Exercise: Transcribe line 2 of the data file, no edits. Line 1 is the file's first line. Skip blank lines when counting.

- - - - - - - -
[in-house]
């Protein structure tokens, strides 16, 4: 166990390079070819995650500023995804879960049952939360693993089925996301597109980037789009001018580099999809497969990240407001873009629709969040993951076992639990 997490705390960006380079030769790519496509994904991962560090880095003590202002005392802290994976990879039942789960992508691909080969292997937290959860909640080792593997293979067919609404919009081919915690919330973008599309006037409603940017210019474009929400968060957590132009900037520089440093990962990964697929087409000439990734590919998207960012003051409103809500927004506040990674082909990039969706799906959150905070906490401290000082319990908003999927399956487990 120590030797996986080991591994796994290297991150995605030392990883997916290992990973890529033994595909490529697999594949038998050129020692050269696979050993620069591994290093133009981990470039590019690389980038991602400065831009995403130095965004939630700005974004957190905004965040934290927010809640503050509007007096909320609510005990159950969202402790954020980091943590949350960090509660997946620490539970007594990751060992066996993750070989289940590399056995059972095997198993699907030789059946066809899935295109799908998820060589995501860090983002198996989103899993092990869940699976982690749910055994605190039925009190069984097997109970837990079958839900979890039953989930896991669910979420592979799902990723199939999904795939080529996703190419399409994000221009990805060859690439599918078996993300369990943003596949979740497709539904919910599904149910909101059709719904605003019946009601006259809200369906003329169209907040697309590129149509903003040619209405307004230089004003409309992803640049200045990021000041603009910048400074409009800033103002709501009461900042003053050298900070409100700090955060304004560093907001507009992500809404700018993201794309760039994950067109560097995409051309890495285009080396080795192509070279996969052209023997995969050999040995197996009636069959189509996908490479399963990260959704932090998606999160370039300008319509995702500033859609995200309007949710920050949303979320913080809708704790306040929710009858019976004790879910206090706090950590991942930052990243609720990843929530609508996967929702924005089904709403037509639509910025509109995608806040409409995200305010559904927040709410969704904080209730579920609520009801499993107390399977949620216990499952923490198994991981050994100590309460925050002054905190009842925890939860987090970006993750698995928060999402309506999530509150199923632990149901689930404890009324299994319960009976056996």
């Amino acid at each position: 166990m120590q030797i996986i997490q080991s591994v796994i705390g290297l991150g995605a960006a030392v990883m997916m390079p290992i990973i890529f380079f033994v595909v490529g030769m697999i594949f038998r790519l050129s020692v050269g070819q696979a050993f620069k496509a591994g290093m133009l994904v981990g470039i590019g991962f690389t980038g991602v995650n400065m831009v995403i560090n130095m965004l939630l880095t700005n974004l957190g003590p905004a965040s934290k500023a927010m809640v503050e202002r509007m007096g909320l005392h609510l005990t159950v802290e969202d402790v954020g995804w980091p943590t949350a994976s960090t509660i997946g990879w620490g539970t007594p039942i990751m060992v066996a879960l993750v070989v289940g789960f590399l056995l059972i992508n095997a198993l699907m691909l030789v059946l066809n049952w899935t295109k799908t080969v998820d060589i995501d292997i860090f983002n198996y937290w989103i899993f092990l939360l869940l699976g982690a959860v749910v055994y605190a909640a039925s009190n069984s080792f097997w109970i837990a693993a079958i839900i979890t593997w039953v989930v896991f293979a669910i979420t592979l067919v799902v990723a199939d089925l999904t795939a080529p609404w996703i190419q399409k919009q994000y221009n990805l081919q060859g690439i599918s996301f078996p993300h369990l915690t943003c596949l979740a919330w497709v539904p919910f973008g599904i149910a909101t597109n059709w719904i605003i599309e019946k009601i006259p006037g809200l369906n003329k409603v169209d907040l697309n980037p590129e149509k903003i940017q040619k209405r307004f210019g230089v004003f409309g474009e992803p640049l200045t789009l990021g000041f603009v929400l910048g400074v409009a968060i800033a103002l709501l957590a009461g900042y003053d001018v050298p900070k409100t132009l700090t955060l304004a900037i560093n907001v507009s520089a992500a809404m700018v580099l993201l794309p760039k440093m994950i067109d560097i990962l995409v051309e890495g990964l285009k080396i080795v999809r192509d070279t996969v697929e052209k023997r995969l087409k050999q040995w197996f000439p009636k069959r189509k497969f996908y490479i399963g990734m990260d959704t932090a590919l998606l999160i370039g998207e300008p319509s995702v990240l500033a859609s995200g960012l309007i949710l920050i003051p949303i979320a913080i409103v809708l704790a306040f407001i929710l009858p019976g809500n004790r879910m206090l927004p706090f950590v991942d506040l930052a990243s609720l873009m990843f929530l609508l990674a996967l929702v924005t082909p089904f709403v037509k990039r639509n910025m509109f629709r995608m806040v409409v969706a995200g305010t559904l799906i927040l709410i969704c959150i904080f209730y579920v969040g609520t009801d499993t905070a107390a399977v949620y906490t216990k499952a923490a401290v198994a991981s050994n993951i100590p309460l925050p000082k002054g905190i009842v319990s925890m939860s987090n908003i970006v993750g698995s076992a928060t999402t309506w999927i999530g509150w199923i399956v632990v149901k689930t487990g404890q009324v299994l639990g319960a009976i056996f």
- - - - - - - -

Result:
């Protein structure tokens, strides 16, 4: 166990390079070819995650500023995804879960049952939360693993089925996301597109980037789009001018580099999809497969990240407001873009629709969040993951076992639990 997490705390960006380079030769790519496509994904991962560090880095003590202002005392802290994976990879039942789960992508691909080969292997937290959860909640080792593997293979067919609404919009081919915690919330973008599309006037409603940017210019474009929400968060957590132009900037520089440093990962990964697929087409000439990734590919998207960012003051409103809500927004506040990674082909990039969706799906959150905070906490401290000082319990908003999927399956487990 120590030797996986080991591994796994290297991150995605030392990883997916290992990973890529033994595909490529697999594949038998050129020692050269696979050993620069591994290093133009981990470039590019690389980038991602400065831009995403130095965004939630700005974004957190905004965040934290927010809640503050509007007096909320609510005990159950969202402790954020980091943590949350960090509660997946620490539970007594990751060992066996993750070989289940590399056995059972095997198993699907030789059946066809899935295109799908998820060589995501860090983002198996989103899993092990869940699976982690749910055994605190039925009190069984097997109970837990079958839900979890039953989930896991669910979420592979799902990723199939999904795939080529996703190419399409994000221009990805060859690439599918078996993300369990943003596949979740497709539904919910599904149910909101059709719904605003019946009601006259809200369906003329169209907040697309590129149509903003040619209405307004230089004003409309992803640049200045990021000041603009910048400074409009800033103002709501009461900042003053050298900070409100700090955060304004560093907001507009992500809404700018993201794309760039994950067109560097995409051309890495285009080396080795192509070279996969052209023997995969050999040995197996009636069959189509996908490479399963990260959704932090998606999160370039300008319509995702500033859609995200309007949710920050949303979320913080809708704790306040929710009858019976004790879910206090706090950590991942930052990243609720990843929530609508996967929702924005089904709403037509639509910025509109995608806040409409995200305010559904927040709410969704904080209730579920609520009801499993107390399977949620216990499952923490198994991981050994100590309460925050002054905190009842925890939860987090970006993750698995928060999402309506999530509150199923632990149901689930404890009324299994319960009976056996």